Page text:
In ulcerative colitis, the main affected part of the digestive tract is the large intestine or sometimes the ileum. But in Crohn’s disease, inflammation can occur at any part of the digestive tract, from the mouth to the anus. The patterns of inflammation of Crohn’s disease and colitis differ and are distinct. The inflammation because of ulcerative colitis is continuous. It usually starts in the rectum or sigmoid colon and spreads through the colon as the disease progresses. However, in Crohn’s disease, there are inflammatory patches in one or more parts of the digestive tract. It may appear as two separate patches between a healthy part.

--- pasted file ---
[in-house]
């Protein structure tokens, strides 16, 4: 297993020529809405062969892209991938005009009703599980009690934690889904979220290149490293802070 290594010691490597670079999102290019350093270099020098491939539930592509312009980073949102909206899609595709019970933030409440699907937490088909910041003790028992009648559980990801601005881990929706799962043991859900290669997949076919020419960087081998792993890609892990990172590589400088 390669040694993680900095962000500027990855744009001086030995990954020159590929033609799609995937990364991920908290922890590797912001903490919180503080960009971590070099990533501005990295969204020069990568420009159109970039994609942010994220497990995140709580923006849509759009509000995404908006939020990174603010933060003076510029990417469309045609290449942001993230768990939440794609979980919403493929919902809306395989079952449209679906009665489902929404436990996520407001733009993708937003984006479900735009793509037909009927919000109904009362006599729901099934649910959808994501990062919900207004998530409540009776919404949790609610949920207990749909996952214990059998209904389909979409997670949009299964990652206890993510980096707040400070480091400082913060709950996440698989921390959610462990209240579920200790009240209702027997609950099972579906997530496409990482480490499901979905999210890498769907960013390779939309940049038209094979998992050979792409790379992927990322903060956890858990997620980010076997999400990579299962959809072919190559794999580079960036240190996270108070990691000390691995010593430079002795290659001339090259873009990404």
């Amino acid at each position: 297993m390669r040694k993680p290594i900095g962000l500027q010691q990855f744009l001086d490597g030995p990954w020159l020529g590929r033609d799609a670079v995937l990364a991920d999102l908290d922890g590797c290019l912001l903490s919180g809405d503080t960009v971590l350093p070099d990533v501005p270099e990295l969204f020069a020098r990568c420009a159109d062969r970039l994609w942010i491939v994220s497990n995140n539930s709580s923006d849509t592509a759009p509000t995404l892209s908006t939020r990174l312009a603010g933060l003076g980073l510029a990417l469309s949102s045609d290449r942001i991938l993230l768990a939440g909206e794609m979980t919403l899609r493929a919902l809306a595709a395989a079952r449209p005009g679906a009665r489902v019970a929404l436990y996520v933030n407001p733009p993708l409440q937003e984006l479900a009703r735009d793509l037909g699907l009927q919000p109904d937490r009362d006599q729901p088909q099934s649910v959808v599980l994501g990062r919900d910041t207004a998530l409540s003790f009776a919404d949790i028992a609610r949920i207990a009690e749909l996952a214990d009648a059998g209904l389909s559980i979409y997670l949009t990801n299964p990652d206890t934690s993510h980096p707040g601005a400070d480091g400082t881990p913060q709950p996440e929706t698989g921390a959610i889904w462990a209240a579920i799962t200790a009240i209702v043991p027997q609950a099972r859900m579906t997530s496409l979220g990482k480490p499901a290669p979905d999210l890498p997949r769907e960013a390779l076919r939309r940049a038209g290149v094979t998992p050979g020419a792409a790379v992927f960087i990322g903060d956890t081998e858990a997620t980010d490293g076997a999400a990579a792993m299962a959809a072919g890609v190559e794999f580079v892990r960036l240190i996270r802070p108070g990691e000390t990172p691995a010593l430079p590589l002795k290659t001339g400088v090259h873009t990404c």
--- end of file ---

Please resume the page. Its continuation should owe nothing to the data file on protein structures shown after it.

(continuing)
In a colonoscopy or a sigmoidoscopy, there are differences that the physician can observe with Crohn’s or colitis. In ulcerative colitis, the wall is thinner with continuous inflammation and no patches of healthy tissues in the diseased section. However, in the intestine with Crohn’s disease, the colon may appear thickened, and because of intermittent diseased patterns, it may appear like a cobblestone pattern. The presence of granulomas helps in differentiating between Crohn’s disease and colitis. Granulomas are inflamed cells lumped together and present in Crohn’s disease, whereas in colitis, they are missing. Therefore, when the healthcare provider finds granulomas in the inflamed tissue section of the digestive tract, it is confirmed as Crohn’s disease.